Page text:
Lessons from Montgomery

Letter From Alabama

At 11:30 A.M. (CST) on Thursday, November 13, 2003, Roy Moore, chief justice of the Alabama Supreme Court, was removed from office, and the will of the people of the sovereign state of Alabama was thwarted by a unanimous vote of the nine-member panel of the Court of Judicial Ethics.  In deciding Glassroth v. Moore, the panel charged Moore with violating the canons of judicial ethics by willfully and publicly defying a federal court order to remove his Ten Commandments monument from the rotunda of the Alabama Judicial Building.  Alabama Attorney General Bill Pryor, a Bush nominee for a federal judgeship on the 11th Circuit Court, served as chief prosecutor against Moore.

The proceedings of November 13 have their immediate roots in Moore’s refusal to obey the federal court order of Judge Myron Thompson issued in August 2003.  Thompson ruled that the monument violated the constitutional provision of the separation of Church and state.  Thompson gave Moore until 5:00 P.M. on Wednesday, August 20, to remove the monument.  Moore refused, noting that the issue in question was not the Ten Commandments themselves but whether the state of Alabama, representing her citizens, could acknowledge God.  Who rules Alabama, the people of the state or the federal courts?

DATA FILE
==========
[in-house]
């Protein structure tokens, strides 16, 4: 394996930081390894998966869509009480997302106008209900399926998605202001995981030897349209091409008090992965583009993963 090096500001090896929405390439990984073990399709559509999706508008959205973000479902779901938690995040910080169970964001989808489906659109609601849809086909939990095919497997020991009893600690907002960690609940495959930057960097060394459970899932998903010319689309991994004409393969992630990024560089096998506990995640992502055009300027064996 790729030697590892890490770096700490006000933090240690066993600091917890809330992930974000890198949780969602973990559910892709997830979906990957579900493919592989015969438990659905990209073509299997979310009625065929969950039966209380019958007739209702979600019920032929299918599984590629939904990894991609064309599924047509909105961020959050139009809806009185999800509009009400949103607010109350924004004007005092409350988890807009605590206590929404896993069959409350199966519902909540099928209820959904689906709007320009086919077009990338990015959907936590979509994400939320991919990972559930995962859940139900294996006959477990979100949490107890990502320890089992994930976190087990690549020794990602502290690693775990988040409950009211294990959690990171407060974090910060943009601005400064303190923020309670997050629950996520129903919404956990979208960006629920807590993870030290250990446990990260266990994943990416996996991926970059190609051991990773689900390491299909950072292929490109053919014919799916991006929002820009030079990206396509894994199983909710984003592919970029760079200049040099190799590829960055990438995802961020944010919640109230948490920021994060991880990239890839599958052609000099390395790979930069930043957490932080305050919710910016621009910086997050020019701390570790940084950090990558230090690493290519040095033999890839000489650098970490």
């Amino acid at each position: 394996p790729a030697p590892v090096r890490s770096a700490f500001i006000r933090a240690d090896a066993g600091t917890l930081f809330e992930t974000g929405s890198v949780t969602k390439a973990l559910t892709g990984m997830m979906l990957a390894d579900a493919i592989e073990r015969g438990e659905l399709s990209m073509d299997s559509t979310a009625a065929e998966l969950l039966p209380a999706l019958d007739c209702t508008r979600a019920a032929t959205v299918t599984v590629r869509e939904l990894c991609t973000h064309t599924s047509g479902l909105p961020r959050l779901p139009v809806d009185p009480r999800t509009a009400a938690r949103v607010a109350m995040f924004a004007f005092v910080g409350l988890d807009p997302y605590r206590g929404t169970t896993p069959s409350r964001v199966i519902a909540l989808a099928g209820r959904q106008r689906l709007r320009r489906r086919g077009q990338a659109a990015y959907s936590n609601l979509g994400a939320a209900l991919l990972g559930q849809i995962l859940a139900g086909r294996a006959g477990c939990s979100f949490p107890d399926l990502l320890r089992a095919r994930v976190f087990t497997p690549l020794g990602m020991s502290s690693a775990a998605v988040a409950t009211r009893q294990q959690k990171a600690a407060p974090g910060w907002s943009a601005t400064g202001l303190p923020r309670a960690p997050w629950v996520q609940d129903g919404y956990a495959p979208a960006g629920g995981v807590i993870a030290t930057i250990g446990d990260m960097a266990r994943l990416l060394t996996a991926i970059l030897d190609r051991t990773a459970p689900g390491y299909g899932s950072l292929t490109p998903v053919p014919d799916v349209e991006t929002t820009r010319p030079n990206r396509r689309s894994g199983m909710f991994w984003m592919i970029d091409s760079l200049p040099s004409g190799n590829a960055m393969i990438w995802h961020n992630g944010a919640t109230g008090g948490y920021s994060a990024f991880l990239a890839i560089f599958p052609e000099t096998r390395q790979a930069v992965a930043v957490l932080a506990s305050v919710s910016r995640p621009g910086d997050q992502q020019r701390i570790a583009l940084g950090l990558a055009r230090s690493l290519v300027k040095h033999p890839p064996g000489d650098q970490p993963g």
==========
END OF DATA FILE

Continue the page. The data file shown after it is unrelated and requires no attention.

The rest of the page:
The League of the South was one of several organizations to hold a rally in Montgomery on the deadline day in support...

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